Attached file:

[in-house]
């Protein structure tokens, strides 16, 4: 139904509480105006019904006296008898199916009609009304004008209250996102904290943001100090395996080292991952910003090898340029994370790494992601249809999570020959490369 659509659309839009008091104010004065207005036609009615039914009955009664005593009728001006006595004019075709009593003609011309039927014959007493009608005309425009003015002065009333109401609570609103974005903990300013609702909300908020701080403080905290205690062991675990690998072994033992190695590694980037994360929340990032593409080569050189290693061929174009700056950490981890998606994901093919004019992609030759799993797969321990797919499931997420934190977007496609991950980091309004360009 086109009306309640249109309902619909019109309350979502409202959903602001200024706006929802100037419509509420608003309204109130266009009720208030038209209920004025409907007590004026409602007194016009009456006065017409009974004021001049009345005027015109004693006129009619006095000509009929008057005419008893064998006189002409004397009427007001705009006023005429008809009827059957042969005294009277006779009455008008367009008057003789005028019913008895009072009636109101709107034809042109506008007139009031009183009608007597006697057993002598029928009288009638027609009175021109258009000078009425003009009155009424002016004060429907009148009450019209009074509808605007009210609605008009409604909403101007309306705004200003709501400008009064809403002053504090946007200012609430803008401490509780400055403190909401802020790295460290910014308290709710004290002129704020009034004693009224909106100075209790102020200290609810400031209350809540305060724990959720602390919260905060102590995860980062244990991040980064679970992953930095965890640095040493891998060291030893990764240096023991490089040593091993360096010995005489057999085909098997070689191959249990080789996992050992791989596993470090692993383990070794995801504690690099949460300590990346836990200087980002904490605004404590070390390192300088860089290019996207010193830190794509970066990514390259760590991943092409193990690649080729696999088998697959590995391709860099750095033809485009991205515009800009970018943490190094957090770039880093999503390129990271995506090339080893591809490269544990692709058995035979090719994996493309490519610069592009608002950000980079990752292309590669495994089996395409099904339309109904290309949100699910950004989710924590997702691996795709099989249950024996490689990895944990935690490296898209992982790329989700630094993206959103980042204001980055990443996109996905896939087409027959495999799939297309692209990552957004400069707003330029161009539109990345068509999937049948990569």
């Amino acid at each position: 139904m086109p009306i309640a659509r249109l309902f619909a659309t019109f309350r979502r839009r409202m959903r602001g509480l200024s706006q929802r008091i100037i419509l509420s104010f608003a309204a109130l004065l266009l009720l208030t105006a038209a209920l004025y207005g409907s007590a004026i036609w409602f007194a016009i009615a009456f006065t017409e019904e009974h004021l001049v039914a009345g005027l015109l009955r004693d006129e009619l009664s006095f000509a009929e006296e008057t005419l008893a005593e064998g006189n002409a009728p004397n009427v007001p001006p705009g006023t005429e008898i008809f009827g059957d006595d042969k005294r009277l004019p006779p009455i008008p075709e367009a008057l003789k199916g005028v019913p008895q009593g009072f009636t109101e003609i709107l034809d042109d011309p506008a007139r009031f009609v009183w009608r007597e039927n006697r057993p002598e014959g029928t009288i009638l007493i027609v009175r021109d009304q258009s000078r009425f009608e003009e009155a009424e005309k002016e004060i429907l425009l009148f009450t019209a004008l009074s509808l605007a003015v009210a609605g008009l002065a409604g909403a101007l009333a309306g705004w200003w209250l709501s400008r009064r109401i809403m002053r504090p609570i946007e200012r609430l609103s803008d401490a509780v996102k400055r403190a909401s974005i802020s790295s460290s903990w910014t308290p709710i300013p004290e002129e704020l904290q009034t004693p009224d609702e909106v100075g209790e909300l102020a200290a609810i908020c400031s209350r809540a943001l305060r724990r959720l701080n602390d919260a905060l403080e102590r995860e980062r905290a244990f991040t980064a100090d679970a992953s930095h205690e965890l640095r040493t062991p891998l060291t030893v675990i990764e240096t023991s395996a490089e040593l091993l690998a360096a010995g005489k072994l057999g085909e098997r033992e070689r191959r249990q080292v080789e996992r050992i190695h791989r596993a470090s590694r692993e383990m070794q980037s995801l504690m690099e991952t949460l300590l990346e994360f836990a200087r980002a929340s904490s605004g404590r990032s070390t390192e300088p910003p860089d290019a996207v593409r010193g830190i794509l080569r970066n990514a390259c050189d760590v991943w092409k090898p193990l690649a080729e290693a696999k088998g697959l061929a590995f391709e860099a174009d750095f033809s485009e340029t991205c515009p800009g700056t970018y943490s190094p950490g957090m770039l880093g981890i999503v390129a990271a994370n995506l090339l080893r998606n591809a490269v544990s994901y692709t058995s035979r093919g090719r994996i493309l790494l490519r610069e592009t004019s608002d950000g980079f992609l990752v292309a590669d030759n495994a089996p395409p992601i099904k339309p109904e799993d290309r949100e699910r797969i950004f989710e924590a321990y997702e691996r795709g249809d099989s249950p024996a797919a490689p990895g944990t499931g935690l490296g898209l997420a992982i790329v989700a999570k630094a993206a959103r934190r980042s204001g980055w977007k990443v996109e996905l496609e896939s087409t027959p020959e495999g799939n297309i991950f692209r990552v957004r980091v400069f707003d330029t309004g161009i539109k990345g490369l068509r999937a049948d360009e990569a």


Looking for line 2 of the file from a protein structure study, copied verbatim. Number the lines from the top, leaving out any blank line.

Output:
């Protein structure tokens, strides 16, 4: 139904509480105006019904006296008898199916009609009304004008209250996102904290943001100090395996080292991952910003090898340029994370790494992601249809999570020959490369 659509659309839009008091104010004065207005036609009615039914009955009664005593009728001006006595004019075709009593003609011309039927014959007493009608005309425009003015002065009333109401609570609103974005903990300013609702909300908020701080403080905290205690062991675990690998072994033992190695590694980037994360929340990032593409080569050189290693061929174009700056950490981890998606994901093919004019992609030759799993797969321990797919499931997420934190977007496609991950980091309004360009 086109009306309640249109309902619909019109309350979502409202959903602001200024706006929802100037419509509420608003309204109130266009009720208030038209209920004025409907007590004026409602007194016009009456006065017409009974004021001049009345005027015109004693006129009619006095000509009929008057005419008893064998006189002409004397009427007001705009006023005429008809009827059957042969005294009277006779009455008008367009008057003789005028019913008895009072009636109101709107034809042109506008007139009031009183009608007597006697057993002598029928009288009638027609009175021109258009000078009425003009009155009424002016004060429907009148009450019209009074509808605007009210609605008009409604909403101007309306705004200003709501400008009064809403002053504090946007200012609430803008401490509780400055403190909401802020790295460290910014308290709710004290002129704020009034004693009224909106100075209790102020200290609810400031209350809540305060724990959720602390919260905060102590995860980062244990991040980064679970992953930095965890640095040493891998060291030893990764240096023991490089040593091993360096010995005489057999085909098997070689191959249990080789996992050992791989596993470090692993383990070794995801504690690099949460300590990346836990200087980002904490605004404590070390390192300088860089290019996207010193830190794509970066990514390259760590991943092409193990690649080729696999088998697959590995391709860099750095033809485009991205515009800009970018943490190094957090770039880093999503390129990271995506090339080893591809490269544990692709058995035979090719994996493309490519610069592009608002950000980079990752292309590669495994089996395409099904339309109904290309949100699910950004989710924590997702691996795709099989249950024996490689990895944990935690490296898209992982790329989700630094993206959103980042204001980055990443996109996905896939087409027959495999799939297309692209990552957004400069707003330029161009539109990345068509999937049948990569």